Mozilla offering limited live chat support for Firefox

Mozilla's live Web support is still limited due to conservative operating hours and a lack of volunteers

Mozilla has been quietly offering live Web support for the Firefox Web browser since the beginning of the year. It is one of the open-source group's experiments in improving the user experience and woo more of them from Microsoft's still-dominant Internet Explorer.

True to its open-source heritage, Firefox Live Chat is a valiant, all-volunteer effort. But the service remains in beta, buggy, and only available to users several hours a day during US working hours.

"The hours of operation are currently very conservative," acknowledged David Tenser, who runs Mozilla's support programs.

Rivaling Linux itself as most popular open-source project, Firefox has never had trouble attracting volunteers. More than 1,000 people freely contribute code, 20,000 test pre-beta versions of Firefox every night and another 500,000 test the actual betas.

But for the unglamorous job of chat-based technical support, Tenser has only been able to recruit about 20 volunteers. And during the actual 3-4 hour sessions, only about 3-5 of them are actually available answering users' questions.

"What we really need is more exposure so people can both discover how powerful this service is to users, as well as how fun it is to participate," wrote Tenser.

Officially introduced in late 2004, Firefox has been downloaded more than 400 million times. New Mozilla CEO John Lilly claims there are 150 million active users, including 50 million people that use Firefox every day.

Firefox is used by almost a third of European Net surfers, though global surveys show Firefox used by about one-sixth of Internet users, with IE still holding three-fourths of the market.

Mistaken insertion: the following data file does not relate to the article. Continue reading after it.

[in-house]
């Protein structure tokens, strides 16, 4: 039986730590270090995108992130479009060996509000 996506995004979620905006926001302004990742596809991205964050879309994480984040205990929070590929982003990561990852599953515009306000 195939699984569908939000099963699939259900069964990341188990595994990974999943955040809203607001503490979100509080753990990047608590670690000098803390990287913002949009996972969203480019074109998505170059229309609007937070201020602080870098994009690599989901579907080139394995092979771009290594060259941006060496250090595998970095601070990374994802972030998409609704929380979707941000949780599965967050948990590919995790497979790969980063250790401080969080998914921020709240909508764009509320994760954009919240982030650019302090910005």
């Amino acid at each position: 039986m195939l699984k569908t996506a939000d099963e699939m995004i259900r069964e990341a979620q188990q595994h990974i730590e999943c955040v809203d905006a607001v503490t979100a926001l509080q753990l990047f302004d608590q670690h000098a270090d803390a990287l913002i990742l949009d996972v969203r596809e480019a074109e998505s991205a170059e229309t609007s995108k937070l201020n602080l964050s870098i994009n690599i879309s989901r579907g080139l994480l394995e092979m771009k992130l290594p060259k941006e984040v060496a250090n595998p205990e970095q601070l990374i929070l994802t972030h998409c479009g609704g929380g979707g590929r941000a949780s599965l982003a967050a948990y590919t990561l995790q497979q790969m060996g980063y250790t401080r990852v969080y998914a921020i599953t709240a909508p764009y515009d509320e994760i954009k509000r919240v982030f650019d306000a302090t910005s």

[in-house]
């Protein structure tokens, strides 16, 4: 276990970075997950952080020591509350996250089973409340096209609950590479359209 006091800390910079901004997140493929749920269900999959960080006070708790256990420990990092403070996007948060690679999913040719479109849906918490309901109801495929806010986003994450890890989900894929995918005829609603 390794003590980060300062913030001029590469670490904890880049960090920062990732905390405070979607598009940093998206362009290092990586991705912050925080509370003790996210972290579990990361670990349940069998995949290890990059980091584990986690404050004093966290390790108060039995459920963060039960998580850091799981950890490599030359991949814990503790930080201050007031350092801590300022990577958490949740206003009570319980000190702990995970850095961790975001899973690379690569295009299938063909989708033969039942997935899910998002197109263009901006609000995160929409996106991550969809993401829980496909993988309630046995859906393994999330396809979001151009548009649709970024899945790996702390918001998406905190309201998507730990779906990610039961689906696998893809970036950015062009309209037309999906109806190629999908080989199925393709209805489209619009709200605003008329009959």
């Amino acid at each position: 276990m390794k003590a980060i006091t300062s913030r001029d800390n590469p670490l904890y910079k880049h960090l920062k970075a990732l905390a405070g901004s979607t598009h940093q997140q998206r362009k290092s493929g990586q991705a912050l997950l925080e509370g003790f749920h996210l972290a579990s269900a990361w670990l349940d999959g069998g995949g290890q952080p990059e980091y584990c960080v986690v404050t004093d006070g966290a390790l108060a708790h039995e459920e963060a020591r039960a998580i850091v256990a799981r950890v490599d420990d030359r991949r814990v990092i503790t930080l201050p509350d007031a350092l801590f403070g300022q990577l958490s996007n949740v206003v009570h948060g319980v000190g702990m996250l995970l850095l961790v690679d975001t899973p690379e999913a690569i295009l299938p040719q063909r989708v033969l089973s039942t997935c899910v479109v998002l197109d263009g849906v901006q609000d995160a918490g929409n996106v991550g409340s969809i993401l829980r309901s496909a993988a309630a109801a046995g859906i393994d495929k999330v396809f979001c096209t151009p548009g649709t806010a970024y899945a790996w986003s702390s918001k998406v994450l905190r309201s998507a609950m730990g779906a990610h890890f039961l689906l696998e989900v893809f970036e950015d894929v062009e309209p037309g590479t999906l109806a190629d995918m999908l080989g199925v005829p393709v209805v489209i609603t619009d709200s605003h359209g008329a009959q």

Still, Mozilla would like to improve its retention rate, which it estimated several months ago to be less than 30%.

Mozilla already offers several other forms of user support. Those include forums and newsgroups where users can post questions, knowledge base (KB) articles they can read at their leisure, and even an Internet Relay Channel (IRC) channel aimed at developers and more advanced users needing live support.

As of early February, Live Chat volunteers had answered more than 4,100 chat requests, or about 100 a day, Tenser said. Most questions have been from users who had been unable to connect to the Web, usually due to firewall issues, Tenser said, or users having problems related to Firefox extensions.

This reporter tried out Live Chat. The first time, no volunteers were available during the scheduled time. The second time, a tech support volunteer offered a fairly general fix to one problem (remove extensions one at a time to see which one was causing AJAX-heavy sites to render improperly), while suggesting I wait for Firefox 3 to fix another (occasionally missing passwords).

Mozilla released its third beta for Firefox 3 in early February. The group is expected to release a final version of Firefox 3 sometime in 2008.

Testers say that beta versions of Firefox 3 are faster and use less memory, have user interface improvements, and better security.

Microsoft offers similar free and paid support offerings for Internet Explorer users through its support.microsoft.com Web site.

IE users who have a retail copy of Windows XP or Vista are eligible for either 2 phone calls or live chats (XP), or 90 days worth of unlimited phone and chat support (Vista), according to a spokesman. After that, tech support calls or chat sessions cost $59 per incident.

Mozilla has no plans to charge for Live Chat. Nor does it plan to make it part of a formal support program, something that some large companies have said they would need before they could consider switching from IE to Firefox.

Tenser said volunteers do get questions from IT pros.

"They tend to ask about how to make changes to more than one machine without having to go in and make the changes via the user interface, or about locking down the preferences so users can't make changes," he wrote.

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Eric Lai

Computerworld
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